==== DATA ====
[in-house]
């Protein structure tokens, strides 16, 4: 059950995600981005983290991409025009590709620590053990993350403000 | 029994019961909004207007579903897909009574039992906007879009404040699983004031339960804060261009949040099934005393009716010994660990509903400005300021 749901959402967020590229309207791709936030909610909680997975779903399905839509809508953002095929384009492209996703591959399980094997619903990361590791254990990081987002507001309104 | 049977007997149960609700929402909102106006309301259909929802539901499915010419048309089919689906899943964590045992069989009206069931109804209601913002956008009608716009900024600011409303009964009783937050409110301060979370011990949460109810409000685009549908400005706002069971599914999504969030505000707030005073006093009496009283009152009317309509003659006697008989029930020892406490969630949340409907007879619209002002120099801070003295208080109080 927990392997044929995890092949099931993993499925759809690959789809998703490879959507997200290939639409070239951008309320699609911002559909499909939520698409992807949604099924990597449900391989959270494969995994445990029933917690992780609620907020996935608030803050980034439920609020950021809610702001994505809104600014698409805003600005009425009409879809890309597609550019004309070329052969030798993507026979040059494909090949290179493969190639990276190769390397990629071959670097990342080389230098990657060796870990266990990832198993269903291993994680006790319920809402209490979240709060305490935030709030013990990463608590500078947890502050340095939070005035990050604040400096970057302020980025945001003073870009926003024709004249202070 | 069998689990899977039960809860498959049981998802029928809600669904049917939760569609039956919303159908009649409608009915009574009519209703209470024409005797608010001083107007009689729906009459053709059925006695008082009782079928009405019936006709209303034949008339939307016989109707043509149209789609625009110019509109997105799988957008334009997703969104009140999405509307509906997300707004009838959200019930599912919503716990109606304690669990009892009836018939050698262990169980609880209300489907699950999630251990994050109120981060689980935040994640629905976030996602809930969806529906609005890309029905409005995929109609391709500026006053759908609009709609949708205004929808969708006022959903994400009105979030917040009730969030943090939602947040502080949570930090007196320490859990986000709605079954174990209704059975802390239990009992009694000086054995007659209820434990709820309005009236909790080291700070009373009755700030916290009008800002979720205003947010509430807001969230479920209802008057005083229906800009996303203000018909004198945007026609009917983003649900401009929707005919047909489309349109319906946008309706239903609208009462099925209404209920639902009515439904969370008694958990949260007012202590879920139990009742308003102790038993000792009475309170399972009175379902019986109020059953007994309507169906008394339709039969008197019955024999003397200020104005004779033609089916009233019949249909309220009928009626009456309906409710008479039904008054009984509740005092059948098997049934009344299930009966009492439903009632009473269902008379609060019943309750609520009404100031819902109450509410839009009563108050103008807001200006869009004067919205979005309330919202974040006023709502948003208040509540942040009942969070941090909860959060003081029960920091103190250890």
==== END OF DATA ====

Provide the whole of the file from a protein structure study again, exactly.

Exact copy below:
[in-house]
């Protein structure tokens, strides 16, 4: 059950995600981005983290991409025009590709620590053990993350403000 | 029994019961909004207007579903897909009574039992906007879009404040699983004031339960804060261009949040099934005393009716010994660990509903400005300021 749901959402967020590229309207791709936030909610909680997975779903399905839509809508953002095929384009492209996703591959399980094997619903990361590791254990990081987002507001309104 | 049977007997149960609700929402909102106006309301259909929802539901499915010419048309089919689906899943964590045992069989009206069931109804209601913002956008009608716009900024600011409303009964009783937050409110301060979370011990949460109810409000685009549908400005706002069971599914999504969030505000707030005073006093009496009283009152009317309509003659006697008989029930020892406490969630949340409907007879619209002002120099801070003295208080109080 927990392997044929995890092949099931993993499925759809690959789809998703490879959507997200290939639409070239951008309320699609911002559909499909939520698409992807949604099924990597449900391989959270494969995994445990029933917690992780609620907020996935608030803050980034439920609020950021809610702001994505809104600014698409805003600005009425009409879809890309597609550019004309070329052969030798993507026979040059494909090949290179493969190639990276190769390397990629071959670097990342080389230098990657060796870990266990990832198993269903291993994680006790319920809402209490979240709060305490935030709030013990990463608590500078947890502050340095939070005035990050604040400096970057302020980025945001003073870009926003024709004249202070 | 069998689990899977039960809860498959049981998802029928809600669904049917939760569609039956919303159908009649409608009915009574009519209703209470024409005797608010001083107007009689729906009459053709059925006695008082009782079928009405019936006709209303034949008339939307016989109707043509149209789609625009110019509109997105799988957008334009997703969104009140999405509307509906997300707004009838959200019930599912919503716990109606304690669990009892009836018939050698262990169980609880209300489907699950999630251990994050109120981060689980935040994640629905976030996602809930969806529906609005890309029905409005995929109609391709500026006053759908609009709609949708205004929808969708006022959903994400009105979030917040009730969030943090939602947040502080949570930090007196320490859990986000709605079954174990209704059975802390239990009992009694000086054995007659209820434990709820309005009236909790080291700070009373009755700030916290009008800002979720205003947010509430807001969230479920209802008057005083229906800009996303203000018909004198945007026609009917983003649900401009929707005919047909489309349109319906946008309706239903609208009462099925209404209920639902009515439904969370008694958990949260007012202590879920139990009742308003102790038993000792009475309170399972009175379902019986109020059953007994309507169906008394339709039969008197019955024999003397200020104005004779033609089916009233019949249909309220009928009626009456309906409710008479039904008054009984509740005092059948098997049934009344299930009966009492439903009632009473269902008379609060019943309750609520009404100031819902109450509410839009009563108050103008807001200006869009004067919205979005309330919202974040006023709502948003208040509540942040009942969070941090909860959060003081029960920091103190250890």